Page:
My review for Bit Literacy: Productivity in the Age of Information and E-mail Overload by Mark Hurst.
This book is pretty hard to review because there is too much information. It’s surprising to me. I wasn’t even sure I was going to read this book. I discovered it through my favorite business book reading list, Personal MBA. I thought I practically grew up in the digital age. I have a graduate degree in Information Science. Learning to program. blah, blah, blah.
There is some redundant stuff because this book, reviewing URLs and to make sure the URL in the emails you receive are legitamate, but that’s not common knowledge to everyone. In Josh Kaufman’s PMBA review, his final sentence says, “even advanced users will pick something up.” This is 100% true. I picked up a ton of useful information which would take up much more time than I have for one post.
Seth Godin’s blurb on the front of the book says,”This is the Elements of Style for the digital age.” I think that’s 100% true. This should be required reading for anyone entering the workforce. Though I think it’s the combination of two books. I’d restate it to say, “This is the combination of the Elements of Style and Getting Things Done for the digital age.”
As Josh points out in his review, a lot of this book deals with email. It also deals with handling todos, media consumption, saving files, creating files, handling photos, and working more efficiently. This book is about productivity.
I think it does a better job than Getting Things Done, which is a good book. I’ve read it and tried to implement the system but where that system gets bogged down by the bits. The system Hurst explains, that has a lot of the same principles as GTD, is able to manage. Getting Things done is paper based but many have tried to digitize it. Hurst finally tells you how to digitize your life in simple and manageable steps.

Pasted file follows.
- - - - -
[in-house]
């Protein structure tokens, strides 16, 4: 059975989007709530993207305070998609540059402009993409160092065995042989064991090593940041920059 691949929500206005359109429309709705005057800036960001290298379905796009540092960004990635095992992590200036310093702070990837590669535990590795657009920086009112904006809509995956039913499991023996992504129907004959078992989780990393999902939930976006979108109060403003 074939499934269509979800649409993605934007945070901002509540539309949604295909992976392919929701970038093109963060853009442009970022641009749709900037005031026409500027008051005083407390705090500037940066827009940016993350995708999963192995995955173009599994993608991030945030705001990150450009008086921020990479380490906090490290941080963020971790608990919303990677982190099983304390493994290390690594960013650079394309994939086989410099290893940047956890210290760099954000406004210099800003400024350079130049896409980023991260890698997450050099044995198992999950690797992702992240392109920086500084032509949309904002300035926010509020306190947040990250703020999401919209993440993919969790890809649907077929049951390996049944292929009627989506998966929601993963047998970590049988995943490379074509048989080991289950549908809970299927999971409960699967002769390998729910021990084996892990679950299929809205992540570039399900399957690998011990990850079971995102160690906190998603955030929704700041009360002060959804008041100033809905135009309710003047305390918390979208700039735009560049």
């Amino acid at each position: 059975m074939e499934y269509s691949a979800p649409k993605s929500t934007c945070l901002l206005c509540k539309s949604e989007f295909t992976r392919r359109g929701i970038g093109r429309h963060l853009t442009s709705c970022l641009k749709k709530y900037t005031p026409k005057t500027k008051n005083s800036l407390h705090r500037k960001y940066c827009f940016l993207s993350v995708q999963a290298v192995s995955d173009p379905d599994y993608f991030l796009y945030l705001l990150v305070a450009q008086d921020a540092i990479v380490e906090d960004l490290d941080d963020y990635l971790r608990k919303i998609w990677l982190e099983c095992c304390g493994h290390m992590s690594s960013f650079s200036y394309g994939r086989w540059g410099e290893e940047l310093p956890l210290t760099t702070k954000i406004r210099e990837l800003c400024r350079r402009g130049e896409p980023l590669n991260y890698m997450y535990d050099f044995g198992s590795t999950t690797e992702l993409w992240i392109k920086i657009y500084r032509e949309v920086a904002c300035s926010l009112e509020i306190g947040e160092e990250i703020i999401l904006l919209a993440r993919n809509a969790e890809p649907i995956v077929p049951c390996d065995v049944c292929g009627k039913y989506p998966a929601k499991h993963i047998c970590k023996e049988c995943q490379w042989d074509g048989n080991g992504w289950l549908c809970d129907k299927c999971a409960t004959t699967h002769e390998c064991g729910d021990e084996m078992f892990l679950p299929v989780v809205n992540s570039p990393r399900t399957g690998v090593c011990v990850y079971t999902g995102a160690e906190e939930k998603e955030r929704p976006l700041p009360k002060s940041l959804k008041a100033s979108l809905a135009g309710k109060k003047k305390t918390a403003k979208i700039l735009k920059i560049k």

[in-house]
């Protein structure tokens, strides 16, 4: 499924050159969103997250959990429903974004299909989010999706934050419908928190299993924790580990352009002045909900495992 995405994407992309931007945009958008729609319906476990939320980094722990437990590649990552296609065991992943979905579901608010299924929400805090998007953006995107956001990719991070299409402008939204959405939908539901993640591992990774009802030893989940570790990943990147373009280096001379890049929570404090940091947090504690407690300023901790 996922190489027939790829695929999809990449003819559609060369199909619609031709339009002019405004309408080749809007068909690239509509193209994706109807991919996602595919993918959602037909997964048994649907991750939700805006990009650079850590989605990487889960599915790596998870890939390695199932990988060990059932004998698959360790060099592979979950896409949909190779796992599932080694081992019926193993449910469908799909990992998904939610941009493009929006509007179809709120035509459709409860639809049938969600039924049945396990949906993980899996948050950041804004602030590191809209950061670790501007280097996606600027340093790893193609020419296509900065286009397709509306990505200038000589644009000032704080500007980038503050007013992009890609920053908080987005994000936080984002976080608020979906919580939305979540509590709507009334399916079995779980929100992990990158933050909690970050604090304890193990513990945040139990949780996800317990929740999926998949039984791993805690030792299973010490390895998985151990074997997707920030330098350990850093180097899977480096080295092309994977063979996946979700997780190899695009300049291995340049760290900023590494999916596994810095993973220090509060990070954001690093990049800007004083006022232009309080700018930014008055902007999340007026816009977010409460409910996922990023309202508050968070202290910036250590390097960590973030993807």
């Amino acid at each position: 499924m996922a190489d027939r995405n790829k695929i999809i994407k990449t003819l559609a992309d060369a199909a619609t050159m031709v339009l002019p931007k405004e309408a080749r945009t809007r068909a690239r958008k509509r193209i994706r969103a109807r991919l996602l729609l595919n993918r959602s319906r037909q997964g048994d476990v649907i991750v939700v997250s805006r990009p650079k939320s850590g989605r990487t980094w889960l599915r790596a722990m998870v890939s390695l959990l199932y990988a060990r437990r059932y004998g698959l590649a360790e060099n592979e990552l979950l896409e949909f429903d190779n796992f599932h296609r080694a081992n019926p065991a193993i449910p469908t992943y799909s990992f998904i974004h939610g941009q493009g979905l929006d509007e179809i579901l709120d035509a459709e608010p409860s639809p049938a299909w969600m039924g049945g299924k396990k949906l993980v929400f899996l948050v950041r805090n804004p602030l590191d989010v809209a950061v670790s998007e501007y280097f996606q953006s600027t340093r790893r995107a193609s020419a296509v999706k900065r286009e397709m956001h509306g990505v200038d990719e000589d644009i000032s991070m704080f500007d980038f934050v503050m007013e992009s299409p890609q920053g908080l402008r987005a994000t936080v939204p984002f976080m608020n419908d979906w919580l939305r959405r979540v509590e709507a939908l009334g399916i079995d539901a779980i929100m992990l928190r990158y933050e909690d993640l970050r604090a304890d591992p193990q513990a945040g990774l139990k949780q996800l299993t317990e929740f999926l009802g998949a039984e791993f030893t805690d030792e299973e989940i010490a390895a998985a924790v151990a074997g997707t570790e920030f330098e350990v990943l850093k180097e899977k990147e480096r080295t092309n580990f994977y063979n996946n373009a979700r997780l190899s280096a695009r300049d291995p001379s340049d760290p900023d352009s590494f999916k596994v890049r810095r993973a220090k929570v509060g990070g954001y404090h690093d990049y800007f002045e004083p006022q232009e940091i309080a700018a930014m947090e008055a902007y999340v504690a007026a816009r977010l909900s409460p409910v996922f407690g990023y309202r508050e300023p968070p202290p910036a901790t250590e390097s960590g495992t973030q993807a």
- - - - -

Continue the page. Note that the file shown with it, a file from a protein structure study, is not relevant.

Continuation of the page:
The advice in this book has helped me clear my work and personal inboxes, organize my todos and files, improve my work with a number of helpful programs to download, and how to handle my exploding iPhoto album.
It’s only been a few days since I’ve finished Mark’s book and began implementing his suggestions. I still haven’t download a lot of the programs he suggested. I’m planning on doing that in the next few days. I have been following his run of emptying my email at least one a day and I have noticed a significant difference in the way I feel. It’s refreshing to see it empty at least once during the day. I’ve chosen to do it before I end my day. It’s made my mornings less daunting and more structured because I know what I need to work on and where to find it.
That’s a win, and something everyone should hope to achieve.